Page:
Rawl-Drive Climbing Anchor
Rawl-Drive Climbing Anchor. In recent years, some of the climbers in the Northwest have begun carrying and using rock anchors as standard equipment in rock climbing. Usually the anchors have been used either for safety or for direct aid in situations where natural aids or piton cracks are not available, but recently the use of anchors has come to be regarded as practical even in some places where pitons could have been employed. This procedure can be adopted because the anchor is superior in strength and reliability to most other aids.
At present there are many types of rock anchors available, and several which have been or are being used in rock climbing.1 A survey of several types, considering cost, weight, strength and foolproofness, led to the decision that the Rawl-drive anchors, manufactured by the Rawl Co., were very practical for rock-climbing purposes in most types of rock. Like most of the commercial anchors, however, Rawl-drives require a hanger before they can be used to hold the karabiner or rope slings. Therefore, the two features that one must consider in preparing anchor equipment are, first, the diameter, length and type of Rawl-drive and, secondly, the construction of the hanger.
Rawl-drives used in rock climbing would probably fail (1) by shearing or tearing in two by forces normal to the shaft or (2) by forces pulling the Rawl-drive out of the hole in the rock. In this latter case, the strength of the rock would probably be the controlling factor and would determine the length of the anchor required. Usually, however, the large forces produced by a fall would be approximately parallel to the rock or normal to the shaft—which would determine the diameter of the anchor necessary.
Although most of the work on Rawl-drives has been qualitative, Porter Varney reported that a ¼-in. Rawl-drive tested for Charles Wilts failed at 3520.2 Other tests by Mr. Varney, using 5/16-in. anchors, gave no indication of weakness in forces applied either normal to the shaft or at an angle of 30° from normal up to 3350. These tests, along with the many qualitative tests made in the Northwest, seem to indicate that the use of ¼-in. Rawl-drives is satisfactory for direct aid and rappelling and on the borderline for safety purposes, and that the 5/16-in size is satisfactory for all general uses.3 Quantitative information is lacking, however, for the specific applications. The chance of material flaws and metal upsets due to pounding limits the absolute reliability of any result.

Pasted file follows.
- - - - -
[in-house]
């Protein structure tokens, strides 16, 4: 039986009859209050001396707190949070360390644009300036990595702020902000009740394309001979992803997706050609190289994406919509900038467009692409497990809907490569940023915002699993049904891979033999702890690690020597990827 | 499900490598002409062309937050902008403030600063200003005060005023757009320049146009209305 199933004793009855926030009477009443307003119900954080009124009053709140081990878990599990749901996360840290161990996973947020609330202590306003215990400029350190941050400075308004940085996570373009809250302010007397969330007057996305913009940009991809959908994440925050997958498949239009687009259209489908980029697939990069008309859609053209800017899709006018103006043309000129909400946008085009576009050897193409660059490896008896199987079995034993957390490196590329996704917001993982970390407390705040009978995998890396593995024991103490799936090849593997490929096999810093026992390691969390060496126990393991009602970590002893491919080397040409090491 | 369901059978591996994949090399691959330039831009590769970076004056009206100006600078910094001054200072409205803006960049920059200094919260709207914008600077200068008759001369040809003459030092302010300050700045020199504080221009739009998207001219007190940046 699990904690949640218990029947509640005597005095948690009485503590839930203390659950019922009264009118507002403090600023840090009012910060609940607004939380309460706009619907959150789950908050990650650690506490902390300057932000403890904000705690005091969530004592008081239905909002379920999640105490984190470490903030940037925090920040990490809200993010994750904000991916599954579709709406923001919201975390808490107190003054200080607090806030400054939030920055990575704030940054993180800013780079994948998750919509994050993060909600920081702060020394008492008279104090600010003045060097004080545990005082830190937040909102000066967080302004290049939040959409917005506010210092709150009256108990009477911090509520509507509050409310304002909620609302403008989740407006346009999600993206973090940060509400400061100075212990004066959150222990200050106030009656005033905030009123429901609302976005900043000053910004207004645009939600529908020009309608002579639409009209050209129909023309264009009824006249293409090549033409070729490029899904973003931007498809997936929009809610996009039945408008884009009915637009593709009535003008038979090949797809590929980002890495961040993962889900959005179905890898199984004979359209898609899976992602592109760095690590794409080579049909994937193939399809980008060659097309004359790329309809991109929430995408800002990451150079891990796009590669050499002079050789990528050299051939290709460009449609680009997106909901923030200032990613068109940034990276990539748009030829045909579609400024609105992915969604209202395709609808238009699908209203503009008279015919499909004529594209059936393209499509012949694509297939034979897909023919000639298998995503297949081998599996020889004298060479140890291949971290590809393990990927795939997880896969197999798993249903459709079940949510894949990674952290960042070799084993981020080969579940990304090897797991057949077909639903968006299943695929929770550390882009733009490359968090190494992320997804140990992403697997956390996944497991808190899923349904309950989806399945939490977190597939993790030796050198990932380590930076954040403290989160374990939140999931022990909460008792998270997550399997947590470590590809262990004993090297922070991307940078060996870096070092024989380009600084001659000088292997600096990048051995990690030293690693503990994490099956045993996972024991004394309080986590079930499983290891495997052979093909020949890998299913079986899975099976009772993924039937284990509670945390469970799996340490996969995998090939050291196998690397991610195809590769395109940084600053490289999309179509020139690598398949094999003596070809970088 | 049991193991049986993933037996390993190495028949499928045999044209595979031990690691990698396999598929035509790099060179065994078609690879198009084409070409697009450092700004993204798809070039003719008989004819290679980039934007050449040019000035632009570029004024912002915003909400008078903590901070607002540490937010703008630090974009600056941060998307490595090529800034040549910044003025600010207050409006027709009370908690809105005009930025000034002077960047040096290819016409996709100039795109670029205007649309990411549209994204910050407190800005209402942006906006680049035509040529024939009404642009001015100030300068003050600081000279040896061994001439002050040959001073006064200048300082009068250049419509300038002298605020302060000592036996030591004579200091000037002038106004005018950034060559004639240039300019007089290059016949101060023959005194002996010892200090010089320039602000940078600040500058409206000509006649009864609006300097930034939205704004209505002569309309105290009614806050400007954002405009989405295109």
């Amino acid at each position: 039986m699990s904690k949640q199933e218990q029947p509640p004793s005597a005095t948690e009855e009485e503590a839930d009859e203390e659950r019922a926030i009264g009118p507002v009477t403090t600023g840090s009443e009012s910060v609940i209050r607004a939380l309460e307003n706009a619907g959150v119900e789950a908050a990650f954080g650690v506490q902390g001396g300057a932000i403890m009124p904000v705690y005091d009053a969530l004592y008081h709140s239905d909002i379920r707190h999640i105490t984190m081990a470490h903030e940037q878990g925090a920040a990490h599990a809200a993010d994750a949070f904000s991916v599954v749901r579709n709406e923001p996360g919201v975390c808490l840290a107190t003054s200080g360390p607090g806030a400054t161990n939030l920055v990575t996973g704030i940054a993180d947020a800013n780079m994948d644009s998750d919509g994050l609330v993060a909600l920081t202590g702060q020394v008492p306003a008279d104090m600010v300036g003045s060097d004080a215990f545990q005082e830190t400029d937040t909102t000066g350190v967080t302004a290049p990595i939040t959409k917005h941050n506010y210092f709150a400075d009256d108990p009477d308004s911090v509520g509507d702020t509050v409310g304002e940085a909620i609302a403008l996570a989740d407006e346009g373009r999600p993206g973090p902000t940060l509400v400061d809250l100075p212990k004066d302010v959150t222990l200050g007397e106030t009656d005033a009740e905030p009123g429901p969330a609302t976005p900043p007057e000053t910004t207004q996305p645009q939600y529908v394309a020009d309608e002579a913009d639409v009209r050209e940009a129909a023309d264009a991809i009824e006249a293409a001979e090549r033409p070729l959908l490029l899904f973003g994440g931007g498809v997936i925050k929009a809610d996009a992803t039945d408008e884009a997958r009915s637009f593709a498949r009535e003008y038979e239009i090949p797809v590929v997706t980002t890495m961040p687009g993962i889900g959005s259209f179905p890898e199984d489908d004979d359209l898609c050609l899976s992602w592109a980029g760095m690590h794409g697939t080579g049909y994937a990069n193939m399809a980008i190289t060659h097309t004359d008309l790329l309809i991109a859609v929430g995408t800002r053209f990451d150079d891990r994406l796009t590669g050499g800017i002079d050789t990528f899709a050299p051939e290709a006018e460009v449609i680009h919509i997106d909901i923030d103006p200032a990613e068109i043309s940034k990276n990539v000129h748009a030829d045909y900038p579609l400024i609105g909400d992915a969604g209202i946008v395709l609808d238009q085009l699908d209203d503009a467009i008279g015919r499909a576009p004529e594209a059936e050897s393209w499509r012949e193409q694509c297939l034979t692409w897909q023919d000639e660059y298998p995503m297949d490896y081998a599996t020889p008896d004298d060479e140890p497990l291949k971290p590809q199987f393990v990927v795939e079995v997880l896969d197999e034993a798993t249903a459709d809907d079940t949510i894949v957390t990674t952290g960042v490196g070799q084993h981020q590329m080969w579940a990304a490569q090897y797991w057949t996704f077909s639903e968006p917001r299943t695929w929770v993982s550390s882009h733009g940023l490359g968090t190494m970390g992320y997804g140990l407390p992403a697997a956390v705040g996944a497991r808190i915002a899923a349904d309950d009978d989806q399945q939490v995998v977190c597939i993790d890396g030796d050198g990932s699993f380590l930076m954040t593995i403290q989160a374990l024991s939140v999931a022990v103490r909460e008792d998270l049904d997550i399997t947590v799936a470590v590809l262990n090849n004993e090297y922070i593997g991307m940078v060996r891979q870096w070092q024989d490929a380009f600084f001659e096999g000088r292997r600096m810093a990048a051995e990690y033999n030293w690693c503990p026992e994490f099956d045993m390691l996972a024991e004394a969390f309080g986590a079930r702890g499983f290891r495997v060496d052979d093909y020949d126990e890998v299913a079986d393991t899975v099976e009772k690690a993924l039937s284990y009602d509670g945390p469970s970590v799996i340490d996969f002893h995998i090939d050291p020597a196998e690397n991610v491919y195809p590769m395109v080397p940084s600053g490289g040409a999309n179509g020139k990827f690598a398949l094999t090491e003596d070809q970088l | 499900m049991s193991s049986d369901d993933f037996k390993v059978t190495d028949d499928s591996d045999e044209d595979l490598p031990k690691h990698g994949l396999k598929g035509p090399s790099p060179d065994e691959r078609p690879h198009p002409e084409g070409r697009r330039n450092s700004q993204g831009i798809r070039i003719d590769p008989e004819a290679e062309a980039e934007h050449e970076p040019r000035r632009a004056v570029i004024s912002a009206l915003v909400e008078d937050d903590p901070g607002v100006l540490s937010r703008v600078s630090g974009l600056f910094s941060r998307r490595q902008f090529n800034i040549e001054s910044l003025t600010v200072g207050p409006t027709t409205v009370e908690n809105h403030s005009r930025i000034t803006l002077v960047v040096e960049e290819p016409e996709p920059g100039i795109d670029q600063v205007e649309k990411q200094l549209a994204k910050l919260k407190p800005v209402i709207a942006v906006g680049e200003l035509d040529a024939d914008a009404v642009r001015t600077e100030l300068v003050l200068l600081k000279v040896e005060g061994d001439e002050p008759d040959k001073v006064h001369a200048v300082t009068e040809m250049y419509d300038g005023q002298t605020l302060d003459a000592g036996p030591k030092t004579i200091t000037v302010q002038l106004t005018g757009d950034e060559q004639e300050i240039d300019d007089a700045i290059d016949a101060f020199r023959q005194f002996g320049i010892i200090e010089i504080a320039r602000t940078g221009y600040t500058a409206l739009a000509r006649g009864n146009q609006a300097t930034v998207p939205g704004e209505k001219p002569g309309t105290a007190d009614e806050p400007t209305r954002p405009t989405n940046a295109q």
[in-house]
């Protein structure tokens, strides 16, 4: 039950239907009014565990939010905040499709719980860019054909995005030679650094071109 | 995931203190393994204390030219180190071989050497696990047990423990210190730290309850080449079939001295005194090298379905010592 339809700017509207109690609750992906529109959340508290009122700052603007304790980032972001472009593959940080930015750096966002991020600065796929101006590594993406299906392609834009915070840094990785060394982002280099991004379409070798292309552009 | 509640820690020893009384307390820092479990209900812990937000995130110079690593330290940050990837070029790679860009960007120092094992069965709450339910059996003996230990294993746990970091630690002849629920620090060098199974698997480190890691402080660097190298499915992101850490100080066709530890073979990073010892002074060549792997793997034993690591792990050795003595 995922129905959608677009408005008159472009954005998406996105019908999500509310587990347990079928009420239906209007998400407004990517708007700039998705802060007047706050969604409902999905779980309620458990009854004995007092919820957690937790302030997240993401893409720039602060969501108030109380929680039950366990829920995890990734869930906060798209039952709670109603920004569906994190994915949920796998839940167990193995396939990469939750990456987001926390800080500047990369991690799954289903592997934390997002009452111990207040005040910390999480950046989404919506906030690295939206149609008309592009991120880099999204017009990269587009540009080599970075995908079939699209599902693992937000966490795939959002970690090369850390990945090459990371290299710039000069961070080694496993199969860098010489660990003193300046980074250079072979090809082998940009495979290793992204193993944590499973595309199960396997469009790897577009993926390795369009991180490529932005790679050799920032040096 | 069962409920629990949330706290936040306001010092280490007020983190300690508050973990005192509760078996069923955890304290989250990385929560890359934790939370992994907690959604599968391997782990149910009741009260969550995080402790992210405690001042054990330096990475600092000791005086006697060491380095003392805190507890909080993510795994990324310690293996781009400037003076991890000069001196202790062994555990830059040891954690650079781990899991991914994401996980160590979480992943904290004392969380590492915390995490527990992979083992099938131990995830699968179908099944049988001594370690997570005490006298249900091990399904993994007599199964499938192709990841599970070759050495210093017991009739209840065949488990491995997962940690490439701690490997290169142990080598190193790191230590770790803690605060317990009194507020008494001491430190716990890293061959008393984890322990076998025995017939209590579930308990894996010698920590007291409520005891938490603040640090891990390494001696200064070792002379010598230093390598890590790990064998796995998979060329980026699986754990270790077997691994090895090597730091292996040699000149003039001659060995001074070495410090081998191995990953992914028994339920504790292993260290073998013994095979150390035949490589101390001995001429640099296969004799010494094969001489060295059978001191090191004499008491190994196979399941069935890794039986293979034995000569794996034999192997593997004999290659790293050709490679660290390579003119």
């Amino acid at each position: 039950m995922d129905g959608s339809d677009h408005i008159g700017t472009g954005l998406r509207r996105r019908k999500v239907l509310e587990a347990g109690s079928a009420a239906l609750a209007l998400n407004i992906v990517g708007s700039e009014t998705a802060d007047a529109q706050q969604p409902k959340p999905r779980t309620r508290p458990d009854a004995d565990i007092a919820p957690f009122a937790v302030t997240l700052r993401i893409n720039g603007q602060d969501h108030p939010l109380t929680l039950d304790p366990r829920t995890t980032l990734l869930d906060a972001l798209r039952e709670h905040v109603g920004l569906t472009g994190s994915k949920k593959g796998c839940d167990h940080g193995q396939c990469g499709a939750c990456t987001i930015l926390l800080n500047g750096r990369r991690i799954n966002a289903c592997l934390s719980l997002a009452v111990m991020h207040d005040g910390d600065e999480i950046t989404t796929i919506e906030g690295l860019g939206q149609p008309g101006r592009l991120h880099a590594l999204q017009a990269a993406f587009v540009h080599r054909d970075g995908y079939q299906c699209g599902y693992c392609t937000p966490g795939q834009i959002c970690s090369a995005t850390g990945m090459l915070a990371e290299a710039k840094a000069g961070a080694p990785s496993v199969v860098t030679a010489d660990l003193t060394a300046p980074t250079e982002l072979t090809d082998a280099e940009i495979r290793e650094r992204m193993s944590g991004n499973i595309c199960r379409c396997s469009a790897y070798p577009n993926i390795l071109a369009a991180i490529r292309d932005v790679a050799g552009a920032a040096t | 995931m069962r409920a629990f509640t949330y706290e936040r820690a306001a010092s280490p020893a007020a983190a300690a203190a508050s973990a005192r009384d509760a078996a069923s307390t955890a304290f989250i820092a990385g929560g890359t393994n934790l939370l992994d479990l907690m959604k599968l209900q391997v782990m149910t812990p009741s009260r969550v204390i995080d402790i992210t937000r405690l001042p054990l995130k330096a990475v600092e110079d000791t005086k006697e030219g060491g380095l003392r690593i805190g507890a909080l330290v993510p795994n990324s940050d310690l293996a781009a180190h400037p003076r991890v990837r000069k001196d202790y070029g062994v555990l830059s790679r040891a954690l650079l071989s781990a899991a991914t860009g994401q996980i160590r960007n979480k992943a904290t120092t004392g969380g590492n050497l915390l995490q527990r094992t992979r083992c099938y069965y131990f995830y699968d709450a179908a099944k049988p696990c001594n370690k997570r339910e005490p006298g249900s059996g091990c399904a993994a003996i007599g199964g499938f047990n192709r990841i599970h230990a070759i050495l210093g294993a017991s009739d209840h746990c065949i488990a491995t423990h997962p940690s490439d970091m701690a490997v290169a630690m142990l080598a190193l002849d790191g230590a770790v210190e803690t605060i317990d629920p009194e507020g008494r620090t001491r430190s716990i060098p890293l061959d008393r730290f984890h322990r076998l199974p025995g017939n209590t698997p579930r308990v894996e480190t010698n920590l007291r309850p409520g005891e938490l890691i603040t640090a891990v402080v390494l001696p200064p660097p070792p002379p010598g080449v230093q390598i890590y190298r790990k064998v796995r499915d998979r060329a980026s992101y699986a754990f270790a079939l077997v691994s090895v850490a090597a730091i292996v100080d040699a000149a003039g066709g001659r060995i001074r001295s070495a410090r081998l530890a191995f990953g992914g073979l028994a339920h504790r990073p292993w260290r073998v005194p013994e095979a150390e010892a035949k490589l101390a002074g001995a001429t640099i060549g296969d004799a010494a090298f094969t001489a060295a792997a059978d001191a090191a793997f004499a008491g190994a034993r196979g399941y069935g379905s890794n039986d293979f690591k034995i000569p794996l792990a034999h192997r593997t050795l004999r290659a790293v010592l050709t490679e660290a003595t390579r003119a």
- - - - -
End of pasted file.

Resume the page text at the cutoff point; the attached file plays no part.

Recently, the use of stud-head Rawl-drives has been adapted to some extent. These have two distinct advantages over the roundhead type. First, the stud-heads allow removal of the hanger, making the hanger cost and weight less important. Second, they allow the hanger eye to fit snugly over the shaft of the Rawl-drive, thus giving an even distribution of the applied forces over the surface of the shaft.
In designing the hanger, one must consider cost, weight, strength and transmission of the applied force to the anchor. Usually the optimum design is obtained by some balance of these features along with the type of Rawl-drive employed. A good illustration is the angle hanger vs. the eye or ring hangers. The cost of the angle hanger is low, but its tendency to lever the anchor out when the force is supplied is very undesirable. The cost of eye or ring hangers is higher; but the transmission of a force parallel to the rock would be very close to normal to the shaft of the Rawl-drive. Probably the angle hanger would be satisfactory with the roundhead Rawl-drive, and the eye and ring hangers better with the stud-head anchor, since removal would be possible.
Although these hangers have been constructed, no strength information is known, so actual dimensions will not be reported except to say that 1/8-in. stock was used in most cases. Some 1020 mild steel was used in preliminary work, but the most recent constructions have been made with stainless steel.4
1A. Nelson, Sierra Club Bulletin, XXXIII (March 1948), 103; R. Widrig, Mountaineer, XXXIX (Dec. 1948), 55; “Contraction Bolts,” A. A. J., VII (Jan. 1949), 230; C. Wilts, Sierra Club Bulletin, XXXIV (June 1949), 123.
2Letter from Mr. Porter Varney, Equipment Testing Association, P.O. Box 1507, Santa Barbara, Calif.
3R. M. Leonard and A. Wexler, Sierra Club Bulletin, XXXI (Dec. 1946), 68-100; A. Wexler, A. A. /., VII (1950), 379-405.
4Nelson, op cit.